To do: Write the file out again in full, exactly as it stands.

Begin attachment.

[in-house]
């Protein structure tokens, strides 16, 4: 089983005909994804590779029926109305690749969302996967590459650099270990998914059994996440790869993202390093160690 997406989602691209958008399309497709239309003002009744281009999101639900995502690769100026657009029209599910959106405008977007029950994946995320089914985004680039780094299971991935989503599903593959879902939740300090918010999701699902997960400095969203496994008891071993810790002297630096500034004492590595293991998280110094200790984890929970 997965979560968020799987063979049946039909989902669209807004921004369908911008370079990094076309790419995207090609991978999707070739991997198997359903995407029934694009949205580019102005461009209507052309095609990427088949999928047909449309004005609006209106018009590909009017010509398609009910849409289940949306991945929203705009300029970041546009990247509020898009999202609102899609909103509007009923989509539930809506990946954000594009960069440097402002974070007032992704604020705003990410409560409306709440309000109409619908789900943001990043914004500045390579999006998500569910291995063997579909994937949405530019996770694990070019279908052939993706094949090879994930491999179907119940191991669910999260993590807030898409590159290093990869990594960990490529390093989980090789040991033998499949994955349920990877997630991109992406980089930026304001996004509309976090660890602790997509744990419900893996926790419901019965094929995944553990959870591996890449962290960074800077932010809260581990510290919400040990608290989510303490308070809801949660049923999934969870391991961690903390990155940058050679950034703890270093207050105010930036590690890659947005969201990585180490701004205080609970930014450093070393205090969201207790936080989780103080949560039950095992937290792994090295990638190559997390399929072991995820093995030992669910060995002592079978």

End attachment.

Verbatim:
[in-house]
């Protein structure tokens, strides 16, 4: 089983005909994804590779029926109305690749969302996967590459650099270990998914059994996440790869993202390093160690 997406989602691209958008399309497709239309003002009744281009999101639900995502690769100026657009029209599910959106405008977007029950994946995320089914985004680039780094299971991935989503599903593959879902939740300090918010999701699902997960400095969203496994008891071993810790002297630096500034004492590595293991998280110094200790984890929970 997965979560968020799987063979049946039909989902669209807004921004369908911008370079990094076309790419995207090609991978999707070739991997198997359903995407029934694009949205580019102005461009209507052309095609990427088949999928047909449309004005609006209106018009590909009017010509398609009910849409289940949306991945929203705009300029970041546009990247509020898009999202609102899609909103509007009923989509539930809506990946954000594009960069440097402002974070007032992704604020705003990410409560409306709440309000109409619908789900943001990043914004500045390579999006998500569910291995063997579909994937949405530019996770694990070019279908052939993706094949090879994930491999179907119940191991669910999260993590807030898409590159290093990869990594960990490529390093989980090789040991033998499949994955349920990877997630991109992406980089930026304001996004509309976090660890602790997509744990419900893996926790419901019965094929995944553990959870591996890449962290960074800077932010809260581990510290919400040990608290989510303490308070809801949660049923999934969870391991961690903390990155940058050679950034703890270093207050105010930036590690890659947005969201990585180490701004205080609970930014450093070393205090969201207790936080989780103080949560039950095992937290792994090295990638190559997390399929072991995820093995030992669910060995002592079978």